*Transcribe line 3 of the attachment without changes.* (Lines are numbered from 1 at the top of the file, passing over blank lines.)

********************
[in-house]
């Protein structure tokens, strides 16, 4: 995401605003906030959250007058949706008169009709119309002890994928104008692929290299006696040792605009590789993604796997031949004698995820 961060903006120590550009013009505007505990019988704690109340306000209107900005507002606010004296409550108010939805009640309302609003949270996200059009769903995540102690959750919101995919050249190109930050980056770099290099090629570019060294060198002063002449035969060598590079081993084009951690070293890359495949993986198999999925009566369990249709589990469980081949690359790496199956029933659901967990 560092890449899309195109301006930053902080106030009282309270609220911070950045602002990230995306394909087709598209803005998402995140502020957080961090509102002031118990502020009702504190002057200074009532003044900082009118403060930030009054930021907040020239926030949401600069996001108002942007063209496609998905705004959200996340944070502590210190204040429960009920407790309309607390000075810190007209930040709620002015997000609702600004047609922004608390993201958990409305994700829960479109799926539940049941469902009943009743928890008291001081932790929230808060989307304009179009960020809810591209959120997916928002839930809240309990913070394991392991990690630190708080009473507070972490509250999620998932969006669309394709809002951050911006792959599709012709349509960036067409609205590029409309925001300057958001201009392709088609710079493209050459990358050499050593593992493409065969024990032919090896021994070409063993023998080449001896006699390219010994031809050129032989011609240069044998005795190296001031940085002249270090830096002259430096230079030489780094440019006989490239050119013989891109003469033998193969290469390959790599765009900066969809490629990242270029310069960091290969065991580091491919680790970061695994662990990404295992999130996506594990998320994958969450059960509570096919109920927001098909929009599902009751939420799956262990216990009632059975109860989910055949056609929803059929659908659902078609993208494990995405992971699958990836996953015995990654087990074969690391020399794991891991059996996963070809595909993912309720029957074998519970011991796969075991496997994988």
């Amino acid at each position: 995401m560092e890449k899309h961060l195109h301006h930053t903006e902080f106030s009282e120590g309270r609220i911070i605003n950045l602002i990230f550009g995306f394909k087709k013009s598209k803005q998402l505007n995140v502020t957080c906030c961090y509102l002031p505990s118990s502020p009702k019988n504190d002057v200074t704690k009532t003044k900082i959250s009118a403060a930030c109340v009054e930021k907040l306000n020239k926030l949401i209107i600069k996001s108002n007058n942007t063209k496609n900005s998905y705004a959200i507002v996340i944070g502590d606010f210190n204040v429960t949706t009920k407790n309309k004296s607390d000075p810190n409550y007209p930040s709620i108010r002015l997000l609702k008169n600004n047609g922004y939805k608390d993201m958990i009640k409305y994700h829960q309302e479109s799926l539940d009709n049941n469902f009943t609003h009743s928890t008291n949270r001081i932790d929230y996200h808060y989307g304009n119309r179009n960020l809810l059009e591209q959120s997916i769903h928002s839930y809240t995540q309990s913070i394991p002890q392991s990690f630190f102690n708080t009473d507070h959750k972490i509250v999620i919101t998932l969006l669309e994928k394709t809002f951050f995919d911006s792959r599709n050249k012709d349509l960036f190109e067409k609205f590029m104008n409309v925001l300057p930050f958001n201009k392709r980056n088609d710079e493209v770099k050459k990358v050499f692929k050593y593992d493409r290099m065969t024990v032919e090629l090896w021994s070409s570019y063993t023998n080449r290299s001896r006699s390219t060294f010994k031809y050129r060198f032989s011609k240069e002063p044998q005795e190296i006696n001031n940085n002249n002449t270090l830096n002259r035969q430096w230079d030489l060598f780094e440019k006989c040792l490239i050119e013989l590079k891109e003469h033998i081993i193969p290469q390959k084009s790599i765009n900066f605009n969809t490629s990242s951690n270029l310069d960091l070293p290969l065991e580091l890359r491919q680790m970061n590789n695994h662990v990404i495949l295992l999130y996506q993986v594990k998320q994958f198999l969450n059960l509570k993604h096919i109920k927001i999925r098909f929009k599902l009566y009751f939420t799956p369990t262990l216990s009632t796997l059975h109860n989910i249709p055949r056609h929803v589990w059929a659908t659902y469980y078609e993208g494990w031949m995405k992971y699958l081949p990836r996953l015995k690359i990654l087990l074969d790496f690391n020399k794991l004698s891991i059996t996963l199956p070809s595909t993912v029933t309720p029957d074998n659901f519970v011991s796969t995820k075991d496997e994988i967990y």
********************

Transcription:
């Amino acid at each position: 995401m560092e890449k899309h961060l195109h301006h930053t903006e902080f106030s009282e120590g309270r609220i911070i605003n950045l602002i990230f550009g995306f394909k087709k013009s598209k803005q998402l505007n995140v502020t957080c906030c961090y509102l002031p505990s118990s502020p009702k019988n504190d002057v200074t704690k009532t003044k900082i959250s009118a403060a930030c109340v009054e930021k907040l306000n020239k926030l949401i209107i600069k996001s108002n007058n942007t063209k496609n900005s998905y705004a959200i507002v996340i944070g502590d606010f210190n204040v429960t949706t009920k407790n309309k004296s607390d000075p810190n409550y007209p930040s709620i108010r002015l997000l609702k008169n600004n047609g922004y939805k608390d993201m958990i009640k409305y994700h829960q309302e479109s799926l539940d009709n049941n469902f009943t609003h009743s928890t008291n949270r001081i932790d929230y996200h808060y989307g304009n119309r179009n960020l809810l059009e591209q959120s997916i769903h928002s839930y809240t995540q309990s913070i394991p002890q392991s990690f630190f102690n708080t009473d507070h959750k972490i509250v999620i919101t998932l969006l669309e994928k394709t809002f951050f995919d911006s792959r599709n050249k012709d349509l960036f190109e067409k609205f590029m104008n409309v925001l300057p930050f958001n201009k392709r980056n088609d710079e493209v770099k050459k990358v050499f692929k050593y593992d493409r290099m065969t024990v032919e090629l090896w021994s070409s570019y063993t023998n080449r290299s001896r006699s390219t060294f010994k031809y050129r060198f032989s011609k240069e002063p044998q005795e190296i006696n001031n940085n002249n002449t270090l830096n002259r035969q430096w230079d030489l060598f780094e440019k006989c040792l490239i050119e013989l590079k891109e003469h033998i081993i193969p290469q390959k084009s790599i765009n900066f605009n969809t490629s990242s951690n270029l310069d960091l070293p290969l065991e580091l890359r491919q680790m970061n590789n695994h662990v990404i495949l295992l999130y996506q993986v594990k998320q994958f198999l969450n059960l509570k993604h096919i109920k927001i999925r098909f929009k599902l009566y009751f939420t799956p369990t262990l216990s009632t796997l059975h109860n989910i249709p055949r056609h929803v589990w059929a659908t659902y469980y078609e993208g494990w031949m995405k992971y699958l081949p990836r996953l015995k690359i990654l087990l074969d790496f690391n020399k794991l004698s891991i059996t996963l199956p070809s595909t993912v029933t309720p029957d074998n659901f519970v011991s796969t995820k075991d496997e994988i967990y």